Thanks to the COVID-19 pandemic and the accompanying lockdowns and social distancing guidelines, remote working has increased dramatically and rapidly. But while concerns about health and safety due to coronavirus may have caused this to happen more quickly than previously expected, workplaces have been trending toward remote working for some time now.
There are many advantages to remote working for employees and businesses. However, remote working also creates challenges that don’t exist in a traditional workplace. Read how a Texas law firm resolved remote work productivity challenges with InterGuard.
If you’re just now adopting remote working in response to the pandemic or if you’re considering shifting your organization to remote work, take a look at some of the things that you need to know about what challenges you may be facing because of remote working and how you can tackle them.
Communication can be a problem even in traditional workplaces where you see your employees and they see each other every day. Just because you’re sharing the same physical space does not mean that you’re all communicating effectively with each other. However, remote working adds a whole extra layer of complexity to workplace communication.
Making sure that the lines of communication are open – and stay open – is vital to making a remote working situation work. Videoconferencing and remote meetings using applications like Zoom have gotten a lot of press since the pandemic shutdowns started. Holding Zoom meetings or Facetime conferences is a good way to ensure that everyone is on the same page. But it’s not enough by itself.
It’s important to set expectations about communication when your employees are working remotely. When an employee emails a supervisor or manager or leaves a voicemail for HR, how long will it take for them to receive a response? Don’t leave them wondering – set a policy that addresses this. Your employees will be more encouraged to reach out if they know they’ll receive a response within 24 hours than they will if they don’t know if they’ll ever receive a response.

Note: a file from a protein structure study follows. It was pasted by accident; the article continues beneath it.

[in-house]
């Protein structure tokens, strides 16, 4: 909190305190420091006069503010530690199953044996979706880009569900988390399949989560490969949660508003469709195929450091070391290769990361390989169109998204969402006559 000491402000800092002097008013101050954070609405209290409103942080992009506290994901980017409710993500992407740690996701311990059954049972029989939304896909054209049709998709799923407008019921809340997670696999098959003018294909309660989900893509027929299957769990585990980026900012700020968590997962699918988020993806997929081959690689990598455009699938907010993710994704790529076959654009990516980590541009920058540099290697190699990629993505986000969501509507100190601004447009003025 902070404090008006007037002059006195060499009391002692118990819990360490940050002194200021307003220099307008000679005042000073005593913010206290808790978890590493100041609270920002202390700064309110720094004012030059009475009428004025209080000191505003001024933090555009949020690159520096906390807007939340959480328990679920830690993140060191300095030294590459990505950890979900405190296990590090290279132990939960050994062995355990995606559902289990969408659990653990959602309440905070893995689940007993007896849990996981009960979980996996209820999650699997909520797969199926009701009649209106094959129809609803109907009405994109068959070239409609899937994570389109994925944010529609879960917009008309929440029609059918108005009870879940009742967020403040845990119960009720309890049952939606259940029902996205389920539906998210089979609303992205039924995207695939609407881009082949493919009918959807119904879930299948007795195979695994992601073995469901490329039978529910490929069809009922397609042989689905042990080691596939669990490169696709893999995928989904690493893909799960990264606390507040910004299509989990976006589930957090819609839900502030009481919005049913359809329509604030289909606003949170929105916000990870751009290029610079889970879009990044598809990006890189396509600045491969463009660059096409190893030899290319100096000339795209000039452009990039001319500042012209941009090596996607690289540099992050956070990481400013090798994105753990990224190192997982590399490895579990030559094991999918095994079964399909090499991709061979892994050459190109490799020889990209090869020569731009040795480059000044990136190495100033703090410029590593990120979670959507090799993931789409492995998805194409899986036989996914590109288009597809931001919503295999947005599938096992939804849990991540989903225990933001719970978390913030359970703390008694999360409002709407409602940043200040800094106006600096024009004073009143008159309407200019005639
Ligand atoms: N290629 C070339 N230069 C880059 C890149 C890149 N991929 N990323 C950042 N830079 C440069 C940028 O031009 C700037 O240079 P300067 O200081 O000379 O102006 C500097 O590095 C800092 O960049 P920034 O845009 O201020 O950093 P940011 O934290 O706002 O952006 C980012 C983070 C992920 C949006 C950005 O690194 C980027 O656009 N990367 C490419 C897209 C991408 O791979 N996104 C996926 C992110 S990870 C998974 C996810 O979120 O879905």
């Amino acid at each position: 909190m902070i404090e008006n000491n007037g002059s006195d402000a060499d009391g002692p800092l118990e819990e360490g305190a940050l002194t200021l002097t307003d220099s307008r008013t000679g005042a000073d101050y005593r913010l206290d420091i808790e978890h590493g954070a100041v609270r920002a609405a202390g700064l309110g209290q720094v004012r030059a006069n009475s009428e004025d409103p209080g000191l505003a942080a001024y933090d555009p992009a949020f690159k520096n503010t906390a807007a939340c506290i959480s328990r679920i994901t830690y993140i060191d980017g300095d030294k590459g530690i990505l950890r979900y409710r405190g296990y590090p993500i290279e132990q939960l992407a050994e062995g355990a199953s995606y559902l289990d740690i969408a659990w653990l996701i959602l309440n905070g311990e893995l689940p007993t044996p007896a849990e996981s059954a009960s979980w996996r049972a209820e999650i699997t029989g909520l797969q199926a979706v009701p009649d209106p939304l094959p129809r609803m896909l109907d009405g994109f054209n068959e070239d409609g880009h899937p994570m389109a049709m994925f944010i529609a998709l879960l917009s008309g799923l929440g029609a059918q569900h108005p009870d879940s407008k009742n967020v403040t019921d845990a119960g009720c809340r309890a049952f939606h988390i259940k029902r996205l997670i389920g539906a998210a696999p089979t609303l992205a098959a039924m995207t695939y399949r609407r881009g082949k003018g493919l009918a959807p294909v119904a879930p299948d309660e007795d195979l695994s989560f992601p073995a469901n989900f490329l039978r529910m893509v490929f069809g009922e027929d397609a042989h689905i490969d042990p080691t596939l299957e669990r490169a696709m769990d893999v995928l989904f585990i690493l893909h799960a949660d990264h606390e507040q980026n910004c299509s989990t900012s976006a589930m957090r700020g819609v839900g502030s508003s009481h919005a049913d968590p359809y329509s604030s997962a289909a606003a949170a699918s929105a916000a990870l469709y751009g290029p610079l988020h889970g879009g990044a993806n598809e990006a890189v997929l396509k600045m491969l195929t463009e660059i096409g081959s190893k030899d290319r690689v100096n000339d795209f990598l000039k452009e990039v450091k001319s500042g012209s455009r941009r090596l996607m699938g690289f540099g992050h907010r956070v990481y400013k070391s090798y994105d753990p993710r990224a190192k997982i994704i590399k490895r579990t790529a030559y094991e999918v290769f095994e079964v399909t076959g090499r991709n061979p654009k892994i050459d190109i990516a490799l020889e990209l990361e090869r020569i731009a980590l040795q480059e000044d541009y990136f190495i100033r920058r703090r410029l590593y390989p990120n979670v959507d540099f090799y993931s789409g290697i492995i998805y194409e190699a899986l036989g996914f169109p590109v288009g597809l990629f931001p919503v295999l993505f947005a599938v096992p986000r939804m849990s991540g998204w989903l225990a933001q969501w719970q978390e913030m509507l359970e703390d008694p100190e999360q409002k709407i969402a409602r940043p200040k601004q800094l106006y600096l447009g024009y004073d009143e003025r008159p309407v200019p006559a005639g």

Make sure that there’s also a similar policy in place for workers – spell out how often they need to check-in and how long they have to return messages from their supervisors or coworkers. Everybody should be clear on what’s expected of them to keep communication moving.
One major reason that some employers have been slow to adopt remote working is concerns about employee productivity monitoring. If your employees don’t have to come to the workplace and work there where you can see and talk to them, how will you know that they’re actually getting the work done?
It’s a real concern. Most employees are invested in their jobs and doing their best, but having just a few employees who slack off on the clock can cost a company a lot of money. Of course, this already happens in traditional workplaces, but it’s reasonable to be worried that it may happen more frequently when employees are working from home.